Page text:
Amazon Web Services trains its spotlight on artificial intelligence: Page 2 of 2
By Edwin Yapp December 2, 2016
Still a cloud leader
The Seattle, Washington-based firm has in recent years clearly burnished its credentials as the go-to player in the public cloud computing game, having led the idea of renting compute, networking and storage power to enterprises that need it rather than having them build and operate their own data centres.
Gartner once again rated AWS as the leader in its annual Magic Quadrant for Infrastructure-as-a-Service (IaaS), an industry rating scorecard.
“AWS has a diverse customer base and the broadest range of use cases, including enterprise and mission-critical applications. It has the largest share of compute capacity in use by paying customers – many times the aggregate size of all other providers in the market,” the research firm noted.
AWS has certainly come a long way since its inception. But while many believed it was the go-to provider for startups, some industry observers doubted whether it could serve enterprise effectively, given that its revenue was mainly led by startups.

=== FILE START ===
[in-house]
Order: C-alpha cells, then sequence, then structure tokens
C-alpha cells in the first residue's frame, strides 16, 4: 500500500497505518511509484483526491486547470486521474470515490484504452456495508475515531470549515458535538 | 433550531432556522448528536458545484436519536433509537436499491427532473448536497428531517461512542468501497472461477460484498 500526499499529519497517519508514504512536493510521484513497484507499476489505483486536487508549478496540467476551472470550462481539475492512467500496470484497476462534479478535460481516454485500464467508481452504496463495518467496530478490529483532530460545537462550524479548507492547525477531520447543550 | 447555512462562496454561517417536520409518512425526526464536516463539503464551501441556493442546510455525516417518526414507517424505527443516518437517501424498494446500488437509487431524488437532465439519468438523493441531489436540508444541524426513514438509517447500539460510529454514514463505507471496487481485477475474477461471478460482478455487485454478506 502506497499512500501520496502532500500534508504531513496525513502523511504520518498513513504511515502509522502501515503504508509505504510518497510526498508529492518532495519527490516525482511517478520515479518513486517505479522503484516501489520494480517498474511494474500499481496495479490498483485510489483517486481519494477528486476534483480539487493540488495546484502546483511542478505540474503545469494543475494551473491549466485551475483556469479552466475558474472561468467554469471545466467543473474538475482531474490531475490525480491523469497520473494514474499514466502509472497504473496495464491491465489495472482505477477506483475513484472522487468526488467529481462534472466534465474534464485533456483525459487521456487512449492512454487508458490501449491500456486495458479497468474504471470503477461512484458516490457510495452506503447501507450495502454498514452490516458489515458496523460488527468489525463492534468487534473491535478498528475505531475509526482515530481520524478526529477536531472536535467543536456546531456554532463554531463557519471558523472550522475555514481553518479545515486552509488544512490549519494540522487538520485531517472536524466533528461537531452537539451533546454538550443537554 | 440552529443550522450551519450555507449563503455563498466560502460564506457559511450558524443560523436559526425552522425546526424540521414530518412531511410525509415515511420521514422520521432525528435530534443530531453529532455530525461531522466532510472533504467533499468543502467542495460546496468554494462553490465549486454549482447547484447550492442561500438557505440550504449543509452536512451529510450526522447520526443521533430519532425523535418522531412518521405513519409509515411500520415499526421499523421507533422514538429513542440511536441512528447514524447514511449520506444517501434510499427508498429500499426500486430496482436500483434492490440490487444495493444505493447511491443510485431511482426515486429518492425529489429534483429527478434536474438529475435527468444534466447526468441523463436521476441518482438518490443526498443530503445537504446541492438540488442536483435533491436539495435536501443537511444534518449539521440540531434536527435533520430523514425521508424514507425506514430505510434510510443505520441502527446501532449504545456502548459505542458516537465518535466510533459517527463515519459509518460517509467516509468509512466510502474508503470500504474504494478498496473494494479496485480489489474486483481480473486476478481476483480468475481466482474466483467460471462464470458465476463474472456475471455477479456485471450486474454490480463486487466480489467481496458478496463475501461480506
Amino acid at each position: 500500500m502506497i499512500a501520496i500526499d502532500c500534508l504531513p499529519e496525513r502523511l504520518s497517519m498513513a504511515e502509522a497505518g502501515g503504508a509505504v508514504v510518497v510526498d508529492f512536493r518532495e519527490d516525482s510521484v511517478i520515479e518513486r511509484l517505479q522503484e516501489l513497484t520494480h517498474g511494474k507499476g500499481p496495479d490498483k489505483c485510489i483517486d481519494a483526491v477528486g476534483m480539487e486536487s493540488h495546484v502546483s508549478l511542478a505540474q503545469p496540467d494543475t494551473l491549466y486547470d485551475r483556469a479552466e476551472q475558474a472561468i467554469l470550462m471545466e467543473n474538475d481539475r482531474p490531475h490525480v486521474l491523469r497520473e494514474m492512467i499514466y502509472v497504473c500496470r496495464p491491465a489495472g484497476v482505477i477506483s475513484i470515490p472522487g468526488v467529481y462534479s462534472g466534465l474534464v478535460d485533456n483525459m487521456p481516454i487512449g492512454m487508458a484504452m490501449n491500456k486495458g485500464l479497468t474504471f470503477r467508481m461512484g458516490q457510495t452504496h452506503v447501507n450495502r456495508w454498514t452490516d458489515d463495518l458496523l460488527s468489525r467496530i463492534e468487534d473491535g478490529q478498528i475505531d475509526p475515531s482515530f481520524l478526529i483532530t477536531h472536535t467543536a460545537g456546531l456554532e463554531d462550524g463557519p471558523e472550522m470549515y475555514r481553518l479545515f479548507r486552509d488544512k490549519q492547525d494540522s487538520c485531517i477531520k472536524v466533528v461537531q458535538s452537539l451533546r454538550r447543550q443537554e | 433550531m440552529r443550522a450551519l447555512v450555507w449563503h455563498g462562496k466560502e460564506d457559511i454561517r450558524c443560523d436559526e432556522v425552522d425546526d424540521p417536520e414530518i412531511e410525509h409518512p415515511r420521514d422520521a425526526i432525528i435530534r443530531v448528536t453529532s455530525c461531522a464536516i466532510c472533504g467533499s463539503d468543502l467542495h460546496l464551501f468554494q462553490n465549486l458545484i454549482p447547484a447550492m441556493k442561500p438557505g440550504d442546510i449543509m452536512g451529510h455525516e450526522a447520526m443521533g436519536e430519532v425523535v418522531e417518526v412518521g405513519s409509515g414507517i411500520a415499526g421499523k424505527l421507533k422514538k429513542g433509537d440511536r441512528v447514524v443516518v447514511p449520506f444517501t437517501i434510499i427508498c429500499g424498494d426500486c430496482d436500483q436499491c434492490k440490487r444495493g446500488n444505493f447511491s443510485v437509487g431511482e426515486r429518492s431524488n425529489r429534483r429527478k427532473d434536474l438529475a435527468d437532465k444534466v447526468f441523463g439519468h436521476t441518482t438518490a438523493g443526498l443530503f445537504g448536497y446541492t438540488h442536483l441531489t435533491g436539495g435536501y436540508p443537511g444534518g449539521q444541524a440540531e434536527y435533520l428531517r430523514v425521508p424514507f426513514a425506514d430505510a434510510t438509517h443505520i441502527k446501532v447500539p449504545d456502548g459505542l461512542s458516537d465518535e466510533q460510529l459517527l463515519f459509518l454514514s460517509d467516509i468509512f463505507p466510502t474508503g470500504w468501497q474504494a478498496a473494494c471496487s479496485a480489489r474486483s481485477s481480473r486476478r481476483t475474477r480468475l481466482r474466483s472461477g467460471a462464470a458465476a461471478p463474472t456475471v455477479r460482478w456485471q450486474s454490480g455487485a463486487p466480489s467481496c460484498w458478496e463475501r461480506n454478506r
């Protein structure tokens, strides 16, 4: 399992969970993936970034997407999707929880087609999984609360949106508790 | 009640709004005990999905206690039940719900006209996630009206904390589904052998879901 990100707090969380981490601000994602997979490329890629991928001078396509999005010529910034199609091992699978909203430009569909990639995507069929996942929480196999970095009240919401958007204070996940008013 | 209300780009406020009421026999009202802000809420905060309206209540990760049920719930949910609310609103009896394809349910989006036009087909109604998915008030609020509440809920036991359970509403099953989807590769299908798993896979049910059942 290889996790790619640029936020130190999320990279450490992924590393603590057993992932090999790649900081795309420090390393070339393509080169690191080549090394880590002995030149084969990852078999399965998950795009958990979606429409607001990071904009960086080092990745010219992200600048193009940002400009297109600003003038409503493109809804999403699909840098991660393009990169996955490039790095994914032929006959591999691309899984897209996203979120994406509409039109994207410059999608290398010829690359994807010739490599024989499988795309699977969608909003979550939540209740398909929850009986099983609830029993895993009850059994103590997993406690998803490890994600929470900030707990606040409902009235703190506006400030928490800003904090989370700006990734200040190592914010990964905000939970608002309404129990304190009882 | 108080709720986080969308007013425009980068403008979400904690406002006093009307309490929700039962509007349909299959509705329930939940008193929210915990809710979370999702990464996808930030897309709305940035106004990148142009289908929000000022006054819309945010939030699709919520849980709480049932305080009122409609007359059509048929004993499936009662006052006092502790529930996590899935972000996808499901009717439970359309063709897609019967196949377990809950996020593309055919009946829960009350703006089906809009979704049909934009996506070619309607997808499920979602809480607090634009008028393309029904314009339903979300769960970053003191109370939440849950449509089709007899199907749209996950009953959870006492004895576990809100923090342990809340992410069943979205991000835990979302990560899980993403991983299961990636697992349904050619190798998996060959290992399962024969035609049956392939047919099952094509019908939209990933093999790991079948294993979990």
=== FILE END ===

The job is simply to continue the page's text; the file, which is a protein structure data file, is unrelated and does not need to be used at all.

It also didn’t help that AWS wasn’t publically breaking out its earnings as a division of its parent Amazon.com. But that all changed in 2015, when it began doing so, not only surpassing analysts’ and investors’ expectation but thriving at raking in positive operating income results.
Its latest earning results showed a continued upward march with the company recording an US$11.1 billion in revenue during the 12-month period ending in September 2016. This puts the company surpassing its publicly stated goal of having a revenue run-rate of close to US$13 billion in its fiscal year.
Revenue from its third quarter alone amounted to $3.23 billion, growing by 55% year over year. Last quarter’s operating profit stood at US$861 million, growing by 101% year over year, which represented an operating profit margin of 27%.
Defending its turf?
But as impressive as the last few years has been for AWS, the challenge is not only to continue growing revenue through its broad array of cloud services but also how to build on these basic cloud services.